More (Mostly) Folk Music

Moloney, O'Connell & Keane  •   There Were Roses

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  • There Were Roses
    • 1985 - Green Linnet SIF 1057 LP (USA)
  • Side One
    1. The Ballad Of Jack Dolan (Add'l music: Robbie O'Connell)
    2. Allastrom's & Julia Clifford's
    3. The Dear Brown Cow
    4. Redican's Mother, Gan Ainm & A Blast Of Wind
    5. Almost Every Circumstance (Colum Sands)
    6. I Will Leave This Town
  • Side Two
    1. There Were Roses (Tommy Sands)
    2. Fair Haired Cassidy, Paddy Gavin's, The Priest's Boots The Commodore & The Charleston Reel
    3. The Mickey Dam
    4. Harvey Street Hornpipe, The Birds & O' Connor's Frolics
    5. Here I Am From Donegal

  • Credits
    • Produced by Mick Moloney
    • Recorded at Morningstar Communications, Inc., Springhouse, PA
    • Sound Engineer: Glenn Barratt
    • Mastered by Tom Coyne at Frankford Wayne, New York
    • Illustration & Design: Carla Frey
    • Notes by the musicians
    • Management & Supervision: Wendy Newton
    • All tracks : Trad. Arr. Moloney, Keane & O'Connell, unless otherwised noted.
    • Thanks to Brendan Mulvihill for help with the names of tunes.

Sleeve Notes

The Ballad of Jack Dolan — This Australian song differs from the more popular Irish version (The Wild Colonial Boy) in that it has a chorus as well as a different name for the hero. There are many variants of this song, all thought to have derived from the Australian bandit ballad Bold Jack Donohue. In 1823, Donohue was transported to Australia for life, for intent to commit a "felony." He subsequently escaped and wrought havoc on the planters and police until he was captured and shot in 1830.

Robbie: vocals, guitar; Mick: harmony vocals, tenor banjo, mandolin; Jimmy: piano accordion; Liz: fiddle.

Allastrom's/Julia Clifford's — The first tune, a slow march, has long been associated with pipers and harpers. The jig we play afterwards we got from the playing of Julia Clifford, the great fiddler from Sliabh Luachra in County Kerry.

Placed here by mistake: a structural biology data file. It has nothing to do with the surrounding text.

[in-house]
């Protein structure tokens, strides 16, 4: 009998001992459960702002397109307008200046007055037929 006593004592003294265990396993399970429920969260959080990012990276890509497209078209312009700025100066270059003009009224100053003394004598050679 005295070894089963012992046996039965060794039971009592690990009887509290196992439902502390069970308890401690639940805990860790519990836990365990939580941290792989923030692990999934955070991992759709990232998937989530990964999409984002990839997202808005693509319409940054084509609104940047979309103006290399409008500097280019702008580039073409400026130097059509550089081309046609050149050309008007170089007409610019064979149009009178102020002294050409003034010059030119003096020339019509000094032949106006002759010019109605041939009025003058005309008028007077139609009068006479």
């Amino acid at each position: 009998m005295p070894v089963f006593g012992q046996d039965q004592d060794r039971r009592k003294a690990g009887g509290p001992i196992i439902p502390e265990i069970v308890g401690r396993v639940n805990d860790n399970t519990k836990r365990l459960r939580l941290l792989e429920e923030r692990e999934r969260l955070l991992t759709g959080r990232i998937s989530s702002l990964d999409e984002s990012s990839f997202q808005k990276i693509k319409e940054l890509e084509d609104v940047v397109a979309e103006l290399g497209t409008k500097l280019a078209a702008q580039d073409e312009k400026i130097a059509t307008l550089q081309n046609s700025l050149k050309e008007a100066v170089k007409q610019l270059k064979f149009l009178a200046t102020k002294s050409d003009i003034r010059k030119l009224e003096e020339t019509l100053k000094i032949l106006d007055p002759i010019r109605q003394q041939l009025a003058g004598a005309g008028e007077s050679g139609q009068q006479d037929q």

Mick: mandolin, tenor banjo; Robbie: guitar; Liz: fiddle; Jimmy: piano accordion.

Drimin Donn Dilis (The Dear Brown Cow) — One of the many allegorical names for Ireland in mid-nineteenth century Irish political verse and song was "The Dear Brown Cow," not an unusual symbol when one considers the importance of the cow in the small family land holdings of the day. The tune to this song is traditional. The words, depicting the misery of famine-ridden Ireland in stark, graphic detail, were written by Edward Walsh, a native of Derry, who was born in 1803 and died in Cork in 1850.

Mick: guitar, vocals; Robbie: harmony vocals; Jerry O'Sullivan: pipes; Eugene O'Donnell: fiddle; Jimmy: piano accordion.

Redican's Mother/Can Ainm/A Blast of Wind — The first two slip jigs we got from a ceili band tape long since mislaid. Jack Coen, the great Galway flute player now living in the Bronx, tells us that the late fiddler Larry Redican got the first tune from his mother. She apparently was the only musician around at the time who had the tune. Its popularity can probably be traced to an early 1960s radio recording in Dublin in which Jack and Larry played the tune. The third slip jig can be found in O'Neill's Music of Ireland.

Mick: tenor banjo; Robbie: guitar; Jimmy: piano accordion.